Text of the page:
CCC calls int’l partners to stand against Bangladesh over Accord

BDApparelNews Desk
16 February 2019  

Inside a readymade garments factory in Bangladesh.

Inside a readymade garments factory in Bangladesh.

International rights group for apparel, Clean Clothes Campaign has called upon the international community to take a stand against Bangladesh government on the issue of Bangladesh Accord.

In a statement released on February 15, 2019, Clean Clothes claimed that the Bangladesh authorities are determined to expel Accord from the country and that its work on around 1,600 apparel factories will be handed over to an incapable national inspection body.

If the government of Bangladesh and factory owners indeed manage to expel the Accord, it will reverse significant advances made to factory safety over the past five years and create irreversible reputational harm to the garment industry itself, Clean Clothes said.

This will put the progress made through five years of remediation work at Bangladesh’s apparel factories, since disasters like Rana Plaza collapse and Tazreen Fashions fire, at risk, it said.

Carrying out its inspection program from outside Bangladesh would come at a high price. The Accord would continue to deliver protections to workers by contracting international engineering firms. Without permanent engineers on the ground, however, the Accord would face serious limitations to its ability to monitor and verify remediation progress at Accord-covered factories, it said.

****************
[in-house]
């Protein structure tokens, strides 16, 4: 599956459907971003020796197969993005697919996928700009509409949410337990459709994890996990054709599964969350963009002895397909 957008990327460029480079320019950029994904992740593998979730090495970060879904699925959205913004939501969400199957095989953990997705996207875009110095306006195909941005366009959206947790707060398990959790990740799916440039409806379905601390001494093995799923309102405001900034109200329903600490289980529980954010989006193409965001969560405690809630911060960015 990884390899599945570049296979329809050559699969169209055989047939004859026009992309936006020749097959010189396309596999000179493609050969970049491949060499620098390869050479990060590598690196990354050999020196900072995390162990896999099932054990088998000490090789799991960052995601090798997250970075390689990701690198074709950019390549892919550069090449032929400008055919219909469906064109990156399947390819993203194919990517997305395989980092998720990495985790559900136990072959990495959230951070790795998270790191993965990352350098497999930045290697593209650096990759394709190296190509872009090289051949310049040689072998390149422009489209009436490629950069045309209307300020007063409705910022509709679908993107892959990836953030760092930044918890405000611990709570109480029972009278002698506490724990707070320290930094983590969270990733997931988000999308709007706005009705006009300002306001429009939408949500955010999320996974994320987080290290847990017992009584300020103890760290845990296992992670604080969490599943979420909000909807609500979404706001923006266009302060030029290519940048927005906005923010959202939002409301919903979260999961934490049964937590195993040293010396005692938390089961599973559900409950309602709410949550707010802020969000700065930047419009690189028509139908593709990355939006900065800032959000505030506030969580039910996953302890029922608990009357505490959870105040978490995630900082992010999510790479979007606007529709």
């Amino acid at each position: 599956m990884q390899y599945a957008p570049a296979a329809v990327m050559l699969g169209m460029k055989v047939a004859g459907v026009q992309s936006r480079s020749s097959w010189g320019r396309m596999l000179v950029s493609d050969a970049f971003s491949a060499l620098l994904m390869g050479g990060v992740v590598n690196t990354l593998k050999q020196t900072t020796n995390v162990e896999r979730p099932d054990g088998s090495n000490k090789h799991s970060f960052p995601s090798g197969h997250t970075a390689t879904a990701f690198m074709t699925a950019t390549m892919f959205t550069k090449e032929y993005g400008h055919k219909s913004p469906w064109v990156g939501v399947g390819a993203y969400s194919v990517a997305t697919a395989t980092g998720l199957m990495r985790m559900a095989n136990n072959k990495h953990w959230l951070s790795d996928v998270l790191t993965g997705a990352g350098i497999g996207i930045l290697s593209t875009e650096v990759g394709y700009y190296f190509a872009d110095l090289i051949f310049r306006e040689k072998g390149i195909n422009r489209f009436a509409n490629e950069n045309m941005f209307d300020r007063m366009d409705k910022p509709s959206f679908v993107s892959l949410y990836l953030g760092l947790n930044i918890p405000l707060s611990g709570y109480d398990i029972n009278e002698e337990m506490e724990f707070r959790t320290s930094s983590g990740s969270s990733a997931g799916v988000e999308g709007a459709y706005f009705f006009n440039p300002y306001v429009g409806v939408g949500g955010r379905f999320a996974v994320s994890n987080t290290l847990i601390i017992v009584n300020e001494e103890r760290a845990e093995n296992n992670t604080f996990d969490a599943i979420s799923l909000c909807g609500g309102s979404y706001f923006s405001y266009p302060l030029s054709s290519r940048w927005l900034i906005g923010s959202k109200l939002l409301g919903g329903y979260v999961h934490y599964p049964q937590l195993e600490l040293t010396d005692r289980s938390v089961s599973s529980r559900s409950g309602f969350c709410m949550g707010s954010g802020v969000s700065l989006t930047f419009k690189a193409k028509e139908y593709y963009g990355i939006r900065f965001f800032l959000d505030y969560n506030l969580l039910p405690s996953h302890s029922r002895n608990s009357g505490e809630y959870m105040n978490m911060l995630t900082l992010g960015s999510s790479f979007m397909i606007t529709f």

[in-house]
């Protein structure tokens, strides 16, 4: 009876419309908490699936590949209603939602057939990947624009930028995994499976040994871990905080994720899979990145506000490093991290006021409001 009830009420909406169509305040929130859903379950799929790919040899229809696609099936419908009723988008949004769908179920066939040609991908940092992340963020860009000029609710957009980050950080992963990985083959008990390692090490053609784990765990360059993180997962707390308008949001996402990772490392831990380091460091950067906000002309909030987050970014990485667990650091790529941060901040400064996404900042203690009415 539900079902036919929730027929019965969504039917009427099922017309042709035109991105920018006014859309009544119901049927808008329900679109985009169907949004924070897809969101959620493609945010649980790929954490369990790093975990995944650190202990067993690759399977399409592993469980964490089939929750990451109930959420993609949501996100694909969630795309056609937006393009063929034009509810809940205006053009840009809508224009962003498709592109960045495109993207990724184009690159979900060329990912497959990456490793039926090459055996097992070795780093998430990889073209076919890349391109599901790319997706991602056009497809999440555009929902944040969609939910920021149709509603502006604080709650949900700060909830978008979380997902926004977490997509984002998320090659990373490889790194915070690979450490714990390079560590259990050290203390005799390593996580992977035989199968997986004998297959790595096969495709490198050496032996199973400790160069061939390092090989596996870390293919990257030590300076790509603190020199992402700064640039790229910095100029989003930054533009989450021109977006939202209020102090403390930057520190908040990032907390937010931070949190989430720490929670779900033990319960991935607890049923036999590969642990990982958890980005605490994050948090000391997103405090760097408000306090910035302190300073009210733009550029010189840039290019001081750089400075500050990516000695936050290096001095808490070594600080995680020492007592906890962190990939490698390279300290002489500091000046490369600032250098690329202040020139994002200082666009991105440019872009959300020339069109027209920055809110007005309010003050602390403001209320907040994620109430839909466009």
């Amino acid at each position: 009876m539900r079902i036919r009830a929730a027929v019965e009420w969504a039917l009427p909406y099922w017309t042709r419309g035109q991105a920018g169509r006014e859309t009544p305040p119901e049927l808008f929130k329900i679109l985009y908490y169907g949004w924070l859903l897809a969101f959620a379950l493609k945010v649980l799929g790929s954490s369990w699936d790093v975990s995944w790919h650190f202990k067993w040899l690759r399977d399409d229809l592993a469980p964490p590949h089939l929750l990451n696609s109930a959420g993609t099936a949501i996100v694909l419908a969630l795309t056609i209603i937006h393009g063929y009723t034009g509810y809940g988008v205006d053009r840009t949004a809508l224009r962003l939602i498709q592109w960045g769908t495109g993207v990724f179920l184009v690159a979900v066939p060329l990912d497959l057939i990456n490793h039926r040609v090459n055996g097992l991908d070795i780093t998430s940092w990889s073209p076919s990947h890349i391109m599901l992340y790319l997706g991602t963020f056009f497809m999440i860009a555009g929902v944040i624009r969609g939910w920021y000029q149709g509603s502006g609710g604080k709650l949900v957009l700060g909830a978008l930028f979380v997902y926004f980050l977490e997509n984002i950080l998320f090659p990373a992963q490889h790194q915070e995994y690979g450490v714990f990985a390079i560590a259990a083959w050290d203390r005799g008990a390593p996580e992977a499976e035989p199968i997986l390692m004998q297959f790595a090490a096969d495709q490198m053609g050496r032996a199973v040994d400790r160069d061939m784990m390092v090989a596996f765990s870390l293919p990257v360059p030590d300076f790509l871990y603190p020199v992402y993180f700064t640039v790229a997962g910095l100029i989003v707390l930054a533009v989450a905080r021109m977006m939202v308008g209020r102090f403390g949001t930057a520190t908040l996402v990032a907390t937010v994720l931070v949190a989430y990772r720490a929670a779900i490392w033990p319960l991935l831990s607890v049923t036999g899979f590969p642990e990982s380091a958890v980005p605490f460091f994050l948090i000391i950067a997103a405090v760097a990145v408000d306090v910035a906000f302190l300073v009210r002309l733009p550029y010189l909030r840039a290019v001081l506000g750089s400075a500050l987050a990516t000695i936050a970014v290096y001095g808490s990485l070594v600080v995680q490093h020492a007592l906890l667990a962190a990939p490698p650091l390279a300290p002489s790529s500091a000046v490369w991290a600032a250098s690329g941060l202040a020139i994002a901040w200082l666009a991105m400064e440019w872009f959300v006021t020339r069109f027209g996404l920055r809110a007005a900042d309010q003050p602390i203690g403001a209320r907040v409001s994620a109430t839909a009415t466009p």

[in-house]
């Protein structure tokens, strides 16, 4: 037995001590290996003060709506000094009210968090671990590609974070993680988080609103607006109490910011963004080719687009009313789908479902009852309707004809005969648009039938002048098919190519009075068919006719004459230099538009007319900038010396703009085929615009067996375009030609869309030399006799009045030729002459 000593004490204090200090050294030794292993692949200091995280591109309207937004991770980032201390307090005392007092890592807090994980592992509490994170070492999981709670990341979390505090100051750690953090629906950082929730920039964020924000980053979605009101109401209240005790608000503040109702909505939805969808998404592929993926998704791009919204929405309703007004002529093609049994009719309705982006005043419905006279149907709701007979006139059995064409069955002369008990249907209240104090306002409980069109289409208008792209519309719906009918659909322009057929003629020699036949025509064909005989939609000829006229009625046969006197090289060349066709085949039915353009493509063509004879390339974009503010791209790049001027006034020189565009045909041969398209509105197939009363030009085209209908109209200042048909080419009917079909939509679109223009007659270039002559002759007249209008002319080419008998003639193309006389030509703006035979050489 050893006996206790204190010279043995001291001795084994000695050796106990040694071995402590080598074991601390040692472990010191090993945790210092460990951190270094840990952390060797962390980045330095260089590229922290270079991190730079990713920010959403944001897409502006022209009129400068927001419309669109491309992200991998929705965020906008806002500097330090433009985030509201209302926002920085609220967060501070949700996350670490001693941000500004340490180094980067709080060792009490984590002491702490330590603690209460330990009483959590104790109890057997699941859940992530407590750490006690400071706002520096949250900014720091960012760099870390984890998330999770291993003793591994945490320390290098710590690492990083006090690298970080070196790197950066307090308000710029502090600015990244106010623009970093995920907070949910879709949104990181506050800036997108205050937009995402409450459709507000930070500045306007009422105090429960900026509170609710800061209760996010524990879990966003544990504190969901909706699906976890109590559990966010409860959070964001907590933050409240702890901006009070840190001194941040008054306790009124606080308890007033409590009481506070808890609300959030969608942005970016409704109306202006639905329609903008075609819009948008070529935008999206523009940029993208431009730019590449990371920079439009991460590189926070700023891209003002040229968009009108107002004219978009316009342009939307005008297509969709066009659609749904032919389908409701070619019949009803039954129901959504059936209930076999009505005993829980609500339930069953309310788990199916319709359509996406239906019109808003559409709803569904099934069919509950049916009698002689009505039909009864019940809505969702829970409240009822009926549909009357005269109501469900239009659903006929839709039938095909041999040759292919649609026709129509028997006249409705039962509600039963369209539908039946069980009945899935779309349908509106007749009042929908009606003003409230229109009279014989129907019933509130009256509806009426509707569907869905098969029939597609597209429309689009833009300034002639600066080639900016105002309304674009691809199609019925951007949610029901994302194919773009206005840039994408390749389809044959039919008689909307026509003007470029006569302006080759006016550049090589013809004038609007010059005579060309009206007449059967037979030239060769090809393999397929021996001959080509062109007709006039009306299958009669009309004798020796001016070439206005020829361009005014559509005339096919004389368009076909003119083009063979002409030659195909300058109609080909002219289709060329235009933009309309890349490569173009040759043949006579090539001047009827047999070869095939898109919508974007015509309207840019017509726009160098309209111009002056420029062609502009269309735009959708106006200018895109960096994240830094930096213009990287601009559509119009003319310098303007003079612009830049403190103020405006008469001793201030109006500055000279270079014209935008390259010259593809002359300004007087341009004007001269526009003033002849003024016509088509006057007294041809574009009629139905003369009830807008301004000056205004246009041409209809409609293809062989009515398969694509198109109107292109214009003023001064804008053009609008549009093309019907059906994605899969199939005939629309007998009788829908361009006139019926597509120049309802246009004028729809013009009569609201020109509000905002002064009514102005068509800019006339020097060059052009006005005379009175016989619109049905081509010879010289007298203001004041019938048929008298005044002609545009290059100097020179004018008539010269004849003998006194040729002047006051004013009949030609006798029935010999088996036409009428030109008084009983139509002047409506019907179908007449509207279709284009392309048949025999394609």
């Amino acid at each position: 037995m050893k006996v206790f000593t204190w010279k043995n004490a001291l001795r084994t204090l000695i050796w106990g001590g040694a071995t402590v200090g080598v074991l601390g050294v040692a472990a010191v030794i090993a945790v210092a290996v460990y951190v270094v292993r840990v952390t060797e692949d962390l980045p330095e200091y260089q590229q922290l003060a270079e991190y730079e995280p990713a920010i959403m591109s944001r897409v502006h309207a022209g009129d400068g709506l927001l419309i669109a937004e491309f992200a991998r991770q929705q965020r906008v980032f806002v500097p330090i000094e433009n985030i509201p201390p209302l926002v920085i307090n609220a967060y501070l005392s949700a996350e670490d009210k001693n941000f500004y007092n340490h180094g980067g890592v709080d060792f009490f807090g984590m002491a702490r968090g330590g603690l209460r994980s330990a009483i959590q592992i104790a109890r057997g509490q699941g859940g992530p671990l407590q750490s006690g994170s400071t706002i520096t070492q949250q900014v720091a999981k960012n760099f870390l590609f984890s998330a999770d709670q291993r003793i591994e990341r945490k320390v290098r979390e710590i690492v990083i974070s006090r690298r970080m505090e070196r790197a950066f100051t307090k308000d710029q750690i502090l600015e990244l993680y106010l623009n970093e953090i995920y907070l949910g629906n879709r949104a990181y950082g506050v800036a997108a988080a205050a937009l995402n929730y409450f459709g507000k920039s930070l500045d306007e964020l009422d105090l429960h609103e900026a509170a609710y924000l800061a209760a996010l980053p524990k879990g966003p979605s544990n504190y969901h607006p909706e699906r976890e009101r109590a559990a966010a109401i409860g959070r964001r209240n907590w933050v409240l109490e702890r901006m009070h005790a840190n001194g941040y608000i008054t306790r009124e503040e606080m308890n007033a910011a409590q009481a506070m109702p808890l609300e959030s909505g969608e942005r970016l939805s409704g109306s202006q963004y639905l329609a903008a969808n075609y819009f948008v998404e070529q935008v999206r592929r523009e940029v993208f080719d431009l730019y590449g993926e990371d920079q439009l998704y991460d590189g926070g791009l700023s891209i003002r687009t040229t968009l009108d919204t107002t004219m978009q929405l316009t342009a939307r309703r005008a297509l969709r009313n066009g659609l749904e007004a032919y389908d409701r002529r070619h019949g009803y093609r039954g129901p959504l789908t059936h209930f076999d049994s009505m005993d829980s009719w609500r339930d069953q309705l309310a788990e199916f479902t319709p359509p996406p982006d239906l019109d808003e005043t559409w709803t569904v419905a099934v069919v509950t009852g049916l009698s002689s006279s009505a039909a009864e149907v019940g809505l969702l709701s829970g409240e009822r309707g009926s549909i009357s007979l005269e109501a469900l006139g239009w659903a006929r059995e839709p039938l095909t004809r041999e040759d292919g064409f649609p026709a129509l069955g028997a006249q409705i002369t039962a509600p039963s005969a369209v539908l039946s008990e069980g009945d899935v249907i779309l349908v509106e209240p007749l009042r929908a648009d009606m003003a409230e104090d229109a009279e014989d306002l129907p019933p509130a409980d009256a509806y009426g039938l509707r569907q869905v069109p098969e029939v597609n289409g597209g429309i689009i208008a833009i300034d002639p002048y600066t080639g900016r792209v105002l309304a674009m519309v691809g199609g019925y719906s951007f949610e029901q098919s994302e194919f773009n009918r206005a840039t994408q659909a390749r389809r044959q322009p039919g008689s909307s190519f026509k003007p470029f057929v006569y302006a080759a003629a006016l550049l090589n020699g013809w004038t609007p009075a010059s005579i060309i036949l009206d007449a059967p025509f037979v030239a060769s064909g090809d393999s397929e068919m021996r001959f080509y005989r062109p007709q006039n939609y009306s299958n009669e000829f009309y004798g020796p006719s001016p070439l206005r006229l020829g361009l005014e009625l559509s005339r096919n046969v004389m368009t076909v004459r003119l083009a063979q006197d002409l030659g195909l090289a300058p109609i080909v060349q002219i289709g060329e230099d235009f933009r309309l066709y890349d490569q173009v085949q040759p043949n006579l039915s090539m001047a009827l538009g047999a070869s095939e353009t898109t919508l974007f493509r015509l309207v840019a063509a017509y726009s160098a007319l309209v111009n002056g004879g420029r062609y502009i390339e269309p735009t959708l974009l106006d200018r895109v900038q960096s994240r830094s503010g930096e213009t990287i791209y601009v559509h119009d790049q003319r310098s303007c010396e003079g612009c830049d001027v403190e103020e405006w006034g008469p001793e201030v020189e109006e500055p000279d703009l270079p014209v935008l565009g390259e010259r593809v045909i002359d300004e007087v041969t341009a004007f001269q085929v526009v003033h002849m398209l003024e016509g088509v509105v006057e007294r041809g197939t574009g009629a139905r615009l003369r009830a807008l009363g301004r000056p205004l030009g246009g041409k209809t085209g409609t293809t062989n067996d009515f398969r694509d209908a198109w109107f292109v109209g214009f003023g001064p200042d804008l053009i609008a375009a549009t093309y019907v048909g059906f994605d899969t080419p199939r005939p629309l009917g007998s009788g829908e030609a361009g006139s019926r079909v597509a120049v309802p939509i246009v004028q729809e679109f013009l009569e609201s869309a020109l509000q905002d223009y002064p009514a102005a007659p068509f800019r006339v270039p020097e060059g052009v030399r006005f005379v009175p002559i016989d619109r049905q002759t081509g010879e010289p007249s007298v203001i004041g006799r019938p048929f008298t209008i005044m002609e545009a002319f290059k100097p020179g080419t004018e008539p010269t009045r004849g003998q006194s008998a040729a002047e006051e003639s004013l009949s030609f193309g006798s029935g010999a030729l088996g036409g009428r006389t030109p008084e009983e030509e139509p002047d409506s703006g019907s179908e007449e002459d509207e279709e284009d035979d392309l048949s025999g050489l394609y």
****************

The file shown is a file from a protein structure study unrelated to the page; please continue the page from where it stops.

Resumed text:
The Accord’s Chief Safety Inspector has announced that in the event of a move to Amsterdam, he would be forced to declare hundreds of poorly performing factories ineligible to sell product to any of the Accord’s 192 signatory brands. Because the programme would no longer be able to provide necessary help to complete life-saving renovations in a timely fashion, it could therefore not assure signatories that these factories are safe sourcing destinations, it added.

Such a situation – in which brands would lose suppliers, factories would lose buyers, workers would lose jobs and factories would become more unsafe – benefits no one: not the brands, not the government, not the factory owners, and least of all the workers. We therefore call for a political solution to make a genuine transition based on real readiness criteria and solutions for all of the Accord’s vital tasks, Clean Clothes said.

If the government of Bangladesh chooses to ignore these appeals, it is up to Bangladesh’s trading partners and buyers to take a stand, including the governments of the UK, Canada, and the Netherlands, as international funders of the Remediation Coordination Cell, it concluded.